12. Hey guys. I’m actually having a completely different experience with Coursera from most of the rest of you. I’m currently in the middle of Keven Werbach’s Gamification course, and it does what it says on the tin: not only is he an extremely engaging lecturer, but also the videos stop to ask you questions, and if you re-take the quizzes, they give you a chance to really learn the subject matter. Yes – you’re right – it’s still being lectured AT, but my other option is to read a book on the subject. I’m happy to do that, but this is even better.
    Regarding the subject of credit (and I believe there was something in there about ‘unwashed masses’ but I’m not going to scroll back up to look at it): I already have a degree from an Ivy-League university, then a masters degree from another well-regarded institution. At this point in my life what I want from a course is not another degree, but the knowledge behind it that I can use to further my career. It wouldn’t surprise me if a lot of other people taking these courses don’t have other options and are happy simply to get the information, even if it doesn’t come with a credential.
    I realise that the second part of my response could apply to any on-line learning platform, but I wanted to share that I’m really happy so far with my Coursera experience.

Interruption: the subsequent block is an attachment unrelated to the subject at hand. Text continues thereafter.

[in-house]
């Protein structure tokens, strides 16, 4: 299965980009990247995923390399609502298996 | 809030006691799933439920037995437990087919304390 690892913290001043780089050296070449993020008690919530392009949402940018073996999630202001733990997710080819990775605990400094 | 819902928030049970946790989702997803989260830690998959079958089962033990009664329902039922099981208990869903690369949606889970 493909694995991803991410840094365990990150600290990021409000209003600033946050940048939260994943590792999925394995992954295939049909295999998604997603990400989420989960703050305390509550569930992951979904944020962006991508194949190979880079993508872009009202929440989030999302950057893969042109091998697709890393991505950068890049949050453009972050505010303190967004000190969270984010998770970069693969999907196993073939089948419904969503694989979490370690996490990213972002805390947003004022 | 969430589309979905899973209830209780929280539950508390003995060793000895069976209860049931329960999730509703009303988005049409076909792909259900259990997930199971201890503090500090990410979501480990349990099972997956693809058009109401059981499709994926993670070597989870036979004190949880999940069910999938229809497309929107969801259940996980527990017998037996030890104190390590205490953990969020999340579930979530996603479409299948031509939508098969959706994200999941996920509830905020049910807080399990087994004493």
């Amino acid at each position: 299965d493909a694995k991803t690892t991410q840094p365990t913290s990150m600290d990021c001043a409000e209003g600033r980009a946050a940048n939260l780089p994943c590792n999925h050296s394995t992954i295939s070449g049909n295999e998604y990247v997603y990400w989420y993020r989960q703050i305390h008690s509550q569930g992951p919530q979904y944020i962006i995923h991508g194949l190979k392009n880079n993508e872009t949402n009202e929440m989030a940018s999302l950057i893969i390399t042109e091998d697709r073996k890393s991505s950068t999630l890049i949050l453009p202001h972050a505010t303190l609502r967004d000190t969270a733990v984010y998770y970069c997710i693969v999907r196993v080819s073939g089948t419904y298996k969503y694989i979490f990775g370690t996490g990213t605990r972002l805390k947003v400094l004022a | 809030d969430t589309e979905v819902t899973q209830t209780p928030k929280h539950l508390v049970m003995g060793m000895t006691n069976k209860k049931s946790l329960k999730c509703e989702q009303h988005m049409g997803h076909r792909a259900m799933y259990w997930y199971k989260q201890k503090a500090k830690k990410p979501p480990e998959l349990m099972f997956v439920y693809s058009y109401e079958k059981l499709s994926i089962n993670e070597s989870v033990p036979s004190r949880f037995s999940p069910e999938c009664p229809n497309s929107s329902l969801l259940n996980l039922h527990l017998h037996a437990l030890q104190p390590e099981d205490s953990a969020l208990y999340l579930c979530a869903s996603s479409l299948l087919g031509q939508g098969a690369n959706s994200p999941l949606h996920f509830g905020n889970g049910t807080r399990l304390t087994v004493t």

• Very clearly spoken. Extremely encouraging for a beginner like me. I too have my degrees and am looking only for a place to master specific domains. The structured content seems very appealing and the design of study is extremely convenient and easy-going.

  13. Tony,

    Have you taken a Coursera course? From your comments I would imagine that maybe you have not.

    My experience is great: I’m finishing Mathematical Thinking by Stanford’s Keith Devlin and it has promoted higher cognitive skills (the whole course is about that!) and it has been an extremely engaging experience. The fact that there are lots of forums and peer assessment takes us to a connectivist approach where we are all learning form others. We all share resources, there are lots of open ended problems and the automated quizzes are quite useful (even if they reflect a behaviorist approach). Of course, there is room to improve, but I think that your points of view do not reflect the richness of Coursera offerings.